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The dance class designed to keep you twinkle-toed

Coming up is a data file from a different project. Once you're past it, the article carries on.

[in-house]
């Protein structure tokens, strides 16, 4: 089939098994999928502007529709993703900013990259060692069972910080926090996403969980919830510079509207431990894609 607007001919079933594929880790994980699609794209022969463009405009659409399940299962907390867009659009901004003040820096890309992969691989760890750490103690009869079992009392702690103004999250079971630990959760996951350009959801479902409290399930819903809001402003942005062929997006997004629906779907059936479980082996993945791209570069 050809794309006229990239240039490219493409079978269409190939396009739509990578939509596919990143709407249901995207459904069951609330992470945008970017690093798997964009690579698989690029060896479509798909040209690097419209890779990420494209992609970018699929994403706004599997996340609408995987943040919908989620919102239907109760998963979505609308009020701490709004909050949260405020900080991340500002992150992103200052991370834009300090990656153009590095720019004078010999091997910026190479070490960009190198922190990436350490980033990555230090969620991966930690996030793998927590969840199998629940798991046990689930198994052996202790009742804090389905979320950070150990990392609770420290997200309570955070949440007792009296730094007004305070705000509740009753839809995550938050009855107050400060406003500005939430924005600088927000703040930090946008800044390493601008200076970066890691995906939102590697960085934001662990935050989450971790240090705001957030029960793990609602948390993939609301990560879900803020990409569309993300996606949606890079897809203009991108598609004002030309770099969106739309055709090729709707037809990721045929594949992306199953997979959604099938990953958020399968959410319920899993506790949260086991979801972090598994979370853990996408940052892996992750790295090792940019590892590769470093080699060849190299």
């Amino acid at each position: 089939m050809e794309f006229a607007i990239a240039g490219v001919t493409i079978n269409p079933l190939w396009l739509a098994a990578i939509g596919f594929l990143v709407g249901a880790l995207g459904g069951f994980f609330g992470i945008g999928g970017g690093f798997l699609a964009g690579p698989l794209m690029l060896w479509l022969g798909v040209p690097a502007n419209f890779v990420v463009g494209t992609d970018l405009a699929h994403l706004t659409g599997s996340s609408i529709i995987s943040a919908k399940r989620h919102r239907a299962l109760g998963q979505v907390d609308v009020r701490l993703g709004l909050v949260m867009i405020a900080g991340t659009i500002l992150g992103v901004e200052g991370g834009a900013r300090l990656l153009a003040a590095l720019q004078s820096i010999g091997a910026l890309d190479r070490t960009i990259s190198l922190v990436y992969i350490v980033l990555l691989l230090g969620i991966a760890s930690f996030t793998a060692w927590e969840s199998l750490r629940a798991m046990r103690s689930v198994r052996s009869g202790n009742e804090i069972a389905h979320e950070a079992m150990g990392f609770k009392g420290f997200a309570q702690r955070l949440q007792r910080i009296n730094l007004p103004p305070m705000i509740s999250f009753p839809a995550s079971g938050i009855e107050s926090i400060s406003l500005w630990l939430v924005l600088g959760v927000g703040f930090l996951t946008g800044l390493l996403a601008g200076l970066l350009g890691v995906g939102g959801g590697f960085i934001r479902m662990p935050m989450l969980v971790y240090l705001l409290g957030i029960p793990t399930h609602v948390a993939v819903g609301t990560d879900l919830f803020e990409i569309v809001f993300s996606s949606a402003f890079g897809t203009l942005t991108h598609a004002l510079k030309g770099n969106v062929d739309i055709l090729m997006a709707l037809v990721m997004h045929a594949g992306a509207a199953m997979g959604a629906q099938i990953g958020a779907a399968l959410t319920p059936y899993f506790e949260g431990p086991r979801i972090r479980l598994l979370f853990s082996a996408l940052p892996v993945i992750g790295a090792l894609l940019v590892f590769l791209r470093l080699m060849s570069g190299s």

A sparkly blonde woman dressed in white is strutting her dance moves with style, and I’m attempting to keep up with her.A red-head who has taken it upon herself to be my ‘support’ in the class smiles encouragingly when I wobble trying to stay up on my toes.Across the room, an enthusiastic woman is the first to begin a fast side-step, while a man in a turquoise turban lifts his legs high to the music.But this is no ordinary dance class. It is a class designed to stop us falling over, part of the Dance to Health programme being pioneered across England for the over-50s.Based on physiotherapy exercises and dance routines, it’s supposed to prevent tumbles, and boost mobility and co-ordination. It’s supposed to be fun, too.But, dear me, what is going on? I had fondly imagined I would be a bit of a star performer. After all, I do a good deal of Pilates and yoga and, at one point, my other half and I went through a craze for tango.But here I am being outdone by my Birmingham classmates.Some are markedly younger than my 76 years, but others have a decade on me, and even the man with acute arthritis and a walking stick seems to be keeping up better than I am.Our teacher, Jenny Murphy, 38, trained and danced with Birmingham Royal Ballet and has been leading Dance to Health classes since it started in 2017. Classes have since sprung up in Cheshire, Norfolk, Oxfordshire, South Wales and Yorkshire.‘Some people have incapacitating arthritis and are very limited in mobility,’ she says.‘Some have had one or two hip replacements, others have become increasingly anxious about falling when they go out, so it’s important the exercises build strength and confidence.’Jenny adds: ‘Music and dance make what we do enjoyable, as well as help spatial sense and co-ordination. Dancing together with music to lift the spirits builds social bonds, too.’My session is set to George Gershwin’s hits. We begin with warm up exercises — shoulder shrugs, leg lifts, arm stretches — then, before I have time to say pas de deux, we are asked to walk, alternating on toes then heels around the room.Added on is a port de bras where we hold our arms out wide in a (hopefully graceful) ballet pose.There are double side-steps across the floor, designed to raise the aerobic heartbeat, and next we are into a swaying motion with a high-stepping march, walking feet directly in front of each other — much harder than it ...Read more

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